According to her LinkedIn page she had worked for the UN since 2016, living in Rome where she recently set up home with her partner.
She previously worked at World Animal Protection and Animal Defenders International, after graduating from Anglia Ruskin University in 2004 with a degree in Animal Behaviour and Wildlife Biology.
In a blog she wrote when she worked for WAP she described herself as a keen diver, adding: ‘I’m committed to the protection of all animals, but the underwater world and the animals within it are my greatest passion.’
Joanna Toole, pictured, was the first British victim to be named. Paying tribute her father Adrian said she was a ‘very soft and loving person’ whose work with the United Nations was ‘not a job but a vocation’
Ms Toole, pictured, was one of 149 passengers killed in the crash. Her father said it was ‘hard to imagine life without her’
Polar expert Sarah Auffret, who had French and British dual nationality, was also killed in the crash. Colleagues paid tribute to her as a ‘true friend and beloved colleague’.
‘Words cannot describe the sorrow and despair we feel,’ her employers at the Norway-based Association of Arctic Expedition Cruise Operators said.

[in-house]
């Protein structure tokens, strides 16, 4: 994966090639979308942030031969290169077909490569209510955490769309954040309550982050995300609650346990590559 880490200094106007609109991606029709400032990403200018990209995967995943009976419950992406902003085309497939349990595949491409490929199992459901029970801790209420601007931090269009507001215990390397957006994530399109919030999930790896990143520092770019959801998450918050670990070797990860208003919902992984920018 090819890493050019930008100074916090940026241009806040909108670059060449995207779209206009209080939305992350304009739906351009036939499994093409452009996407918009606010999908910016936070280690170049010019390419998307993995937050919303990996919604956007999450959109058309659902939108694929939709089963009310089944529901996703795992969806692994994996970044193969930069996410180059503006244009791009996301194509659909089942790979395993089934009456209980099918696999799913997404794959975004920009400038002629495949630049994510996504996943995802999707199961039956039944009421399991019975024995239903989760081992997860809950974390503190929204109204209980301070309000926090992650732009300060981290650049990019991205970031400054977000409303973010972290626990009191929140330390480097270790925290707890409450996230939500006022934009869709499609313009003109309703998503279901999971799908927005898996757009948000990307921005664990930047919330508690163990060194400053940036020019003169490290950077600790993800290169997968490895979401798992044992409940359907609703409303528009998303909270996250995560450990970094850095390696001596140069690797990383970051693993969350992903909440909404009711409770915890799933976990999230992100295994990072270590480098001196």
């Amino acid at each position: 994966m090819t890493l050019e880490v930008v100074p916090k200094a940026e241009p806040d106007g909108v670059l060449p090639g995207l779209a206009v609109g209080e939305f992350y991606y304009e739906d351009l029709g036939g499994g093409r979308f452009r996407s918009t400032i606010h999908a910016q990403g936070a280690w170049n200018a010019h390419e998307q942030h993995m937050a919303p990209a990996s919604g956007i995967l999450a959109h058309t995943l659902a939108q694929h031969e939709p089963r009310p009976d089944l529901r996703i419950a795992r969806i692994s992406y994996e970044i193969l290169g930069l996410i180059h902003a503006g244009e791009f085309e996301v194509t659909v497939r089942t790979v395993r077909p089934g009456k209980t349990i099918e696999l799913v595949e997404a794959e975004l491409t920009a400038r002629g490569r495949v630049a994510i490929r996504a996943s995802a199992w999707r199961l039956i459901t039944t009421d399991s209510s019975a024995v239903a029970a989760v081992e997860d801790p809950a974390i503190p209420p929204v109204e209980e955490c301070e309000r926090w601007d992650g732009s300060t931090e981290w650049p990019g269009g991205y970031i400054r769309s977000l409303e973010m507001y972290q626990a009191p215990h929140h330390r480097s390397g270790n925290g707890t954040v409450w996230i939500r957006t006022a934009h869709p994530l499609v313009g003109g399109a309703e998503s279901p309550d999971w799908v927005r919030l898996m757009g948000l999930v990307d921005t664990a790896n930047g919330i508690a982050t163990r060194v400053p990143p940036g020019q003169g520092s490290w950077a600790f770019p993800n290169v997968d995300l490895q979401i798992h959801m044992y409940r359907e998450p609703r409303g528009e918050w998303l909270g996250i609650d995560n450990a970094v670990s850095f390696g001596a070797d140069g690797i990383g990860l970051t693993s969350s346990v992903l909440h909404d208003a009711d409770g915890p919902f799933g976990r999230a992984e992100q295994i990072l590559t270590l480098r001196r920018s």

Raised in Brittany, the environmental agent was leading AECO’s efforts to cut back single-use plastics on Arctic expeditions and coordinating beach clean-ups.
Another victim, 55-year-old Joseph Waithaka, lived in Hull for more than a decade before returning to his native Kenya in 2015. The BBC reported he had dual Kenyan and British citizenship.
He had been visiting his wife and children, who still live in Hull, and was on his way back to Kenya via Ethiopia when he boarded the doomed flight aboard the Boeing 737 Max 8 jet.
Mr Waithaka worked for the probation service during his time in Hull and his family said he had ‘helped so many people’ during his time in England.
His son, Ben Kuria, said: ‘My dad was a private man but he also had a pastoral heart. He really championed people. He really helped people realise their potential.
‘He would tell stories which would inspire the young people he was helping who were not at a great time in their lives.
Members of the search and rescue mission look for dead bodies of passengers at the scene of the Ethiopian Airlines crash
Rescue workers collect bodies in bags at the crash site of Ethiopia Airlines near Bishoftu following Sunday’s air disaster
The graphic shows how the plane’s vertical speed fluctuated in the minute before it crashed near Addis Ababa airport
‘As a father he was very protective and he really wanted us to do well. He supported us and ensured we got stuck into our education. He really rooted for his children.’
The one Irish victim was named as engineer Michael Ryan, an employee of the UN’s World Food Programme – which said seven of its staff members had died in the crash, including two Italians.
The Rome-based aid worker and engineer, known as Mick, was from Lahinch in Co Clare in Ireland’s west and was believed to be married with two children.
Last night UK Prime Minister Theresa May said she was ‘deeply saddened to hear of the devastating loss of life following the plane crash in Ethiopia’.